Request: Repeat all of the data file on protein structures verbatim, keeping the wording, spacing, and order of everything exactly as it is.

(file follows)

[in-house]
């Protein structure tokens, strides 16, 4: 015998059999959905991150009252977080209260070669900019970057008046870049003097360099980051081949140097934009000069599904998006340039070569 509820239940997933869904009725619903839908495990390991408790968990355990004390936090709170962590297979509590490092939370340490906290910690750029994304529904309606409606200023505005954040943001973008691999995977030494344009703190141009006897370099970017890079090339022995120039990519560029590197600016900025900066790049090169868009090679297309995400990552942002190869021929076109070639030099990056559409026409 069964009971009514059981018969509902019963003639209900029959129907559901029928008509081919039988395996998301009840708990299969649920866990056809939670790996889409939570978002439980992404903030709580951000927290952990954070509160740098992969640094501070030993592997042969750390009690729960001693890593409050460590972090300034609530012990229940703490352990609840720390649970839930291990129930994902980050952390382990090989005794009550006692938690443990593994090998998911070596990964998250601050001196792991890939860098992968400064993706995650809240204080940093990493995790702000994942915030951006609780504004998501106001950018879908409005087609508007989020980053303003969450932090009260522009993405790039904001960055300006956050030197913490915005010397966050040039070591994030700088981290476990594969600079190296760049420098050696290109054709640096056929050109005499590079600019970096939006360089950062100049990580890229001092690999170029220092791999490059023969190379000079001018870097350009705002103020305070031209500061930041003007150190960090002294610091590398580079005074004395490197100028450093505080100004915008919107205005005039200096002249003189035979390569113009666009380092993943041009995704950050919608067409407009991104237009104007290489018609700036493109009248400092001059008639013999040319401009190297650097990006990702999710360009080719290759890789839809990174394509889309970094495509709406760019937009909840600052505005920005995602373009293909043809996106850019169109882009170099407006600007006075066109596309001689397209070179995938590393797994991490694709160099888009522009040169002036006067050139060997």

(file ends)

[in-house]
């Protein structure tokens, strides 16, 4: 015998059999959905991150009252977080209260070669900019970057008046870049003097360099980051081949140097934009000069599904998006340039070569 509820239940997933869904009725619903839908495990390991408790968990355990004390936090709170962590297979509590490092939370340490906290910690750029994304529904309606409606200023505005954040943001973008691999995977030494344009703190141009006897370099970017890079090339022995120039990519560029590197600016900025900066790049090169868009090679297309995400990552942002190869021929076109070639030099990056559409026409 069964009971009514059981018969509902019963003639209900029959129907559901029928008509081919039988395996998301009840708990299969649920866990056809939670790996889409939570978002439980992404903030709580951000927290952990954070509160740098992969640094501070030993592997042969750390009690729960001693890593409050460590972090300034609530012990229940703490352990609840720390649970839930291990129930994902980050952390382990090989005794009550006692938690443990593994090998998911070596990964998250601050001196792991890939860098992968400064993706995650809240204080940093990493995790702000994942915030951006609780504004998501106001950018879908409005087609508007989020980053303003969450932090009260522009993405790039904001960055300006956050030197913490915005010397966050040039070591994030700088981290476990594969600079190296760049420098050696290109054709640096056929050109005499590079600019970096939006360089950062100049990580890229001092690999170029220092791999490059023969190379000079001018870097350009705002103020305070031209500061930041003007150190960090002294610091590398580079005074004395490197100028450093505080100004915008919107205005005039200096002249003189035979390569113009666009380092993943041009995704950050919608067409407009991104237009104007290489018609700036493109009248400092001059008639013999040319401009190297650097990006990702999710360009080719290759890789839809990174394509889309970094495509709406760019937009909840600052505005920005995602373009293909043809996106850019169109882009170099407006600007006075066109596309001689397209070179995938590393797994991490694709160099888009522009040169002036006067050139060997």